Too slow

One would have expected time to be of essence when it comes to tackling the menace of lynching that has so shamed the nation. But the procrastination of 19 states on the matter in spite of an unambiguous directive in July from no less than the Supreme Court to issue guidelines to curb the offence raises serious questions. Are the sedate legislators indicating that the lynching of minorities by hoodlums, ostensibly in the name of cow protection, ought to be accepted by a civilized and democratic polity? What about the rule of law then? Should that, too, bend to the mob's wishes? The apex court, while taking note of the apathy of the executive, has made it clear that it expects compliance. It has stated that home secretaries would be summoned on charges of contempt if their respective states failed to act within the stipulated time after receiving the judicial rap on their knuckles.

  • Published 12.09.18
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One would have expected time to be of essence when it comes to tackling the menace of lynching that has so shamed the nation. But the procrastination of 19 states on the matter in spite of an unambiguous directive in July from no less than the Supreme Court to issue guidelines to curb the offence raises serious questions. Are the sedate legislators indicating that the lynching of minorities by hoodlums, ostensibly in the name of cow protection, ought to be accepted by a civilized and democratic polity? What about the rule of law then? Should that, too, bend to the mob's wishes? The apex court, while taking note of the apathy of the executive, has made it clear that it expects compliance. It has stated that home secretaries would be summoned on charges of contempt if their respective states failed to act within the stipulated time after receiving the judicial rap on their knuckles.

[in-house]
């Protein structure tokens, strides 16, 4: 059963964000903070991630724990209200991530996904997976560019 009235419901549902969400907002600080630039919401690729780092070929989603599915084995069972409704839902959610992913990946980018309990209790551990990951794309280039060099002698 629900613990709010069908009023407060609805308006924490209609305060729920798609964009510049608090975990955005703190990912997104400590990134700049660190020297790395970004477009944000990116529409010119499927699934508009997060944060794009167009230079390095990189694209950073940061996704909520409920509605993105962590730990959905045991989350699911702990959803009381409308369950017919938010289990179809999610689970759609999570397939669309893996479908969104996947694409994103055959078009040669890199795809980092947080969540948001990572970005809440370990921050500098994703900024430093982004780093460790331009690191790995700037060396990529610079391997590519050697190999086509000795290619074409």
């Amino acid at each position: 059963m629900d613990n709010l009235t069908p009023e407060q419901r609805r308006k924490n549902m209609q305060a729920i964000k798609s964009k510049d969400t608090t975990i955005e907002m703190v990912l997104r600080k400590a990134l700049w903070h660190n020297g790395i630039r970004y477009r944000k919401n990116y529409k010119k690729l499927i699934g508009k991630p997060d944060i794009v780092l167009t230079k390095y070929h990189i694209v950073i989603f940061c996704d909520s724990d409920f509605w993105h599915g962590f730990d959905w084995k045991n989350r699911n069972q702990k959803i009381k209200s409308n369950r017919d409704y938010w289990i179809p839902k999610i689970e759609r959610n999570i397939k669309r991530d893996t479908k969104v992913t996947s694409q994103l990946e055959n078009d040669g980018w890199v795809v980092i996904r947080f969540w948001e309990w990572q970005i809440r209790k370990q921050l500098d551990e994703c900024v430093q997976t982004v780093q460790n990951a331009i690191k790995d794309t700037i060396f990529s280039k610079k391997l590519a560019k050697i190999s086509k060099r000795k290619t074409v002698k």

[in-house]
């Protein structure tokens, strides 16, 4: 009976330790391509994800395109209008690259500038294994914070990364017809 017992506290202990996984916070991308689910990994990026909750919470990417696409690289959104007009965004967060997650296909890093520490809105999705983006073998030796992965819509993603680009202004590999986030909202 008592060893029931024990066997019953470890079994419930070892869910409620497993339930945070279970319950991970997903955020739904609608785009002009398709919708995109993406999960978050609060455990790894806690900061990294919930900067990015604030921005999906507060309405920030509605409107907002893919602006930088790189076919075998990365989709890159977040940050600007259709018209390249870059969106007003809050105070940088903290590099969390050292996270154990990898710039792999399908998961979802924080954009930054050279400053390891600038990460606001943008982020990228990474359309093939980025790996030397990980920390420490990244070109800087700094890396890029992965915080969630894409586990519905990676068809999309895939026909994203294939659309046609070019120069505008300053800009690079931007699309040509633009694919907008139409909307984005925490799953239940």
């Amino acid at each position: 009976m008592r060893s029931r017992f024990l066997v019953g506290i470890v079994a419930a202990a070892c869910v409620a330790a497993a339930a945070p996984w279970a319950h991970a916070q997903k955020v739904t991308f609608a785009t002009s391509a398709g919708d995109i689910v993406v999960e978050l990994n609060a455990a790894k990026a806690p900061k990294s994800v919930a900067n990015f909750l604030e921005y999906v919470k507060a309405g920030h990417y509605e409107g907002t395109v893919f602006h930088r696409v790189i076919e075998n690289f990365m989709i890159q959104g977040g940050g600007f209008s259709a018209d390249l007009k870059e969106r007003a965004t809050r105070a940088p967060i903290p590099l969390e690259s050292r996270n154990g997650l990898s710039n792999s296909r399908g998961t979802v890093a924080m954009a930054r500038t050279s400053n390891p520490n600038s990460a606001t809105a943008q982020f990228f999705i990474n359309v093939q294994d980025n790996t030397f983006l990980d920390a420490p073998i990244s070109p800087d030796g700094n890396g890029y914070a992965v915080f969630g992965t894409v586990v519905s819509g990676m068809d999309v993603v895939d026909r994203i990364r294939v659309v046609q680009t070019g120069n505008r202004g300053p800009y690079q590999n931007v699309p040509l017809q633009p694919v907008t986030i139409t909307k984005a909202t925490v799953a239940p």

It is a shame that legislators are unmoved by the ground reality. Official figures state that nearly 50 people were killed in over 40 such attacks between May 2014 and April 2018, the majority of which have taken place after the political baton passed on to the Bharatiya Janata Party. But lethargy is not the only issue. Some of the recommendations of an anti-lynching panel - they have been submitted for ministerial deliberations - merit closer scrutiny because there seems to be an unmistakable urge to deflect the blame on to the social media. So much so that one of the suggestions, apart from the tightening of laws, is that first information reports ought to be filed against the country heads of social media platforms for their failure to take steps against malicious content. But what of the accountability of politicians, some of whom are brazen enough to honour the accused publicly? There is also mounting evidence of the line separating the politician from the provocateur being blurred. Rajasthan - it has a BJP government - may have implemented the highest court's directive but it has, tellingly, invested shadowy organizations with the power to conduct search and seizure operations against suspected cow-smugglers. Is not supervision the job of the impartial law-keeper? Or should New India now be placed under the watch of the vigilante? These conflations, between the government and the ideologue, the breaker of law and its keeper, need to be addressed too. Only then would India rid itself of lynchings that are the result of such connivance.

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